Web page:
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Watch ‘Somebody Clap for Me’ – Engaging Short Film on Burgeoning Poetry Scene in Kampala, Uganda

Watch 'Somebody Clap for Me' - Engaging Short Film on Burgeoning Poetry Scene in Kampala, Uganda

As violence hangs over the Ugandan capital, Kampala, while the country (with the legacy of Idi Amin’s dictatorship and a civil war that propelled its current president to power in 1986) heads to the polls today to decide whether to re-elect as president a man who has held power for 30 years, who faces a number of challengers…

A side of the country (specifically Kampala, the largest city and capital of Uganda) that we often don’t get to see here in the USA, and which I hope you will appreciate…

Poetry has become something of a phenomenon in Kampala in recent years, just as much as the political turmoil that tends to dominate headlines both locally, and internationally.

In the below 10-minute short film directed by the Brazilian filmmaker Luciana Farah, titled “Somebody Clap For Me,” learn about this so-called “Poetry Movement.”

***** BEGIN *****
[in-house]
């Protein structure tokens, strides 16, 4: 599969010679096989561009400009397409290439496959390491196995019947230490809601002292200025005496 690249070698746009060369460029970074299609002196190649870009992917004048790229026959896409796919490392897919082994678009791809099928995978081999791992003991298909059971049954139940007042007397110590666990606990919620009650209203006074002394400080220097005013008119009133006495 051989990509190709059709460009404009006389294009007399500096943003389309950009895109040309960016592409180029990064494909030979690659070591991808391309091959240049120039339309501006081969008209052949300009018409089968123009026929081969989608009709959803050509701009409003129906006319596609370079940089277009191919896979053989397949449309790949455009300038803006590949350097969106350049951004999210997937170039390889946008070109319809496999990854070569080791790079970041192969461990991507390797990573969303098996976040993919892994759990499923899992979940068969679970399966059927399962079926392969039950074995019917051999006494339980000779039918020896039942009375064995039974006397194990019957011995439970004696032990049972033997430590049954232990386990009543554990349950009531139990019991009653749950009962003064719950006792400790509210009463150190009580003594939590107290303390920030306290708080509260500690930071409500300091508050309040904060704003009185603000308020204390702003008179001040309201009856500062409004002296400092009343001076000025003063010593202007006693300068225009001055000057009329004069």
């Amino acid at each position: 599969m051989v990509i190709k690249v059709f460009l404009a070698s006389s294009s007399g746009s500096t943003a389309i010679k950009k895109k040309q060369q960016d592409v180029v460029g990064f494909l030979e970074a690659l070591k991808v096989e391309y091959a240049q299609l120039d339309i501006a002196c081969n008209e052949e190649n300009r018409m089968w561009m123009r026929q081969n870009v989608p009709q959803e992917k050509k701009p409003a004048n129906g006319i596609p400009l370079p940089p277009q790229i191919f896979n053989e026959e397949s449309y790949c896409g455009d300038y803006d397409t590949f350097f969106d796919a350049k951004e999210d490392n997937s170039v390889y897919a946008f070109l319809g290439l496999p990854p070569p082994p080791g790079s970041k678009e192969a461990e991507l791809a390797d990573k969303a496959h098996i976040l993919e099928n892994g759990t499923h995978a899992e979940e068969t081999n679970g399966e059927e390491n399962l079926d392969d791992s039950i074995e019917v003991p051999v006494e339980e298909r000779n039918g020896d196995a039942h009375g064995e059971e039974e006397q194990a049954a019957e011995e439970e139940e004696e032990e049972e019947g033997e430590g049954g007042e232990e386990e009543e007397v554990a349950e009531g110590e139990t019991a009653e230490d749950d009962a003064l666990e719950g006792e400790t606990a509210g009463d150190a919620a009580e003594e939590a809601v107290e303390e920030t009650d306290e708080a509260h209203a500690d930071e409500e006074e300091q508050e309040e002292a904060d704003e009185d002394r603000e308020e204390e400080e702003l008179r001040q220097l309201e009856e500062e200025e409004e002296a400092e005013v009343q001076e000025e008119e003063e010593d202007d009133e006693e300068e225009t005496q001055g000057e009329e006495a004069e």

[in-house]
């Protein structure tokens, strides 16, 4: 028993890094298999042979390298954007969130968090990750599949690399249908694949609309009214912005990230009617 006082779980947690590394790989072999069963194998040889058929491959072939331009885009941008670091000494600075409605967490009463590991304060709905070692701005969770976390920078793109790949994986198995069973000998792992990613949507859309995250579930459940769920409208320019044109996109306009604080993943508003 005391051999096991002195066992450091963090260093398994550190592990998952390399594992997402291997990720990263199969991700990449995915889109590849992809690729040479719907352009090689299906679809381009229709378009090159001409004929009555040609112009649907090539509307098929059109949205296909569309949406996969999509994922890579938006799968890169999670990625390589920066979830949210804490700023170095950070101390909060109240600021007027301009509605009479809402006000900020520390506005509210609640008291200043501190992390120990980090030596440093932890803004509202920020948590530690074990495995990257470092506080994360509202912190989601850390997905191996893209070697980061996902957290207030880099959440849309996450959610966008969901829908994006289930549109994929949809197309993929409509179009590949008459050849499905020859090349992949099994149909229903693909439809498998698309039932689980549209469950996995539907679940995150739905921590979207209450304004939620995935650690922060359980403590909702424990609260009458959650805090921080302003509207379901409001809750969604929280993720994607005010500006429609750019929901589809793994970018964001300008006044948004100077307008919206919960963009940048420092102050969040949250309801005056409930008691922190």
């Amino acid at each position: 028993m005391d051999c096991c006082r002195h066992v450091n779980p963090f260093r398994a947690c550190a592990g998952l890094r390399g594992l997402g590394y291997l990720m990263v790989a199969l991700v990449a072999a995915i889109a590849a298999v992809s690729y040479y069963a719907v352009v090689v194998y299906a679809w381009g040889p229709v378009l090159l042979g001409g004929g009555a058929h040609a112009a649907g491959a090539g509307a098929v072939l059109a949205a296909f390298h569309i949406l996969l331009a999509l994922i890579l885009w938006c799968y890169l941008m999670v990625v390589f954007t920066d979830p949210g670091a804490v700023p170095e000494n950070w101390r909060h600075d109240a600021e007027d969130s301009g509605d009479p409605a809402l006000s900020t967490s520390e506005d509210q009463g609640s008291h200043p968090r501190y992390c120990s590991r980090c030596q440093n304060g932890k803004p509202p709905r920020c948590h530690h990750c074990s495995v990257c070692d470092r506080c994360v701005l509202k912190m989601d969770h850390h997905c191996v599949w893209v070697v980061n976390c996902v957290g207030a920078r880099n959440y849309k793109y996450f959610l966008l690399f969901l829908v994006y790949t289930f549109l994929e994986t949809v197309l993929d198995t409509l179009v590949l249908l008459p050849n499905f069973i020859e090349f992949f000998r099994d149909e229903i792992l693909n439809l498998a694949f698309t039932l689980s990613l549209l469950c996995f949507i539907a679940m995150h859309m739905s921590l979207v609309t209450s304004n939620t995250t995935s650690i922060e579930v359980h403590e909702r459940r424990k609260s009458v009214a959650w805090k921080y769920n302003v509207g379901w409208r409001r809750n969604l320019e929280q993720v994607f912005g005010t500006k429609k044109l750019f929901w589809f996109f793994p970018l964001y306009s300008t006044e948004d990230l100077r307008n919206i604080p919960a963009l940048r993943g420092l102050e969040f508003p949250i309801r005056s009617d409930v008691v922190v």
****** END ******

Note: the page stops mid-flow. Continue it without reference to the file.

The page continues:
This film focuses on characters like Medals, the Born-Again Politician, from whose poem the documentary title is taken, and follows the poets’ daily lives, weekly performances and numerous interactions with live audiences throughout the city. 

It was actually made via Mira Nair’s Maisha Labs in Uganda, which I’ve written about on this blog numerous times. In 2004, Nair (“Monsoon Wedding,” “Salaam Bombay!,” “Mississipi Masala” & others) founded Maisha Film Labs – a Uganda-based film training initiative (not-so unlike the Sundance filmmaker labs, or the IFP’s filmmaker labs). The goal of the Maisha Film Labs is to give aspiring filmmakers in the East African country the tools & knowledge to tell their own stories through film, which would then help foster a self-sustaining film industry in Uganda and vicinity, that will support and represent the interests of local audiences.

I should note that the director of “Somebody Clap for Me” is expanding the short film into a feature, which is currently in post-production, made with support from the Doha Film Institute, and Mira Nair’s Maisha Foundation.

So we’ll be watching for the feature version of the below short in the coming year or two. Learn more about it here:

In the meantime, here’s the short version:

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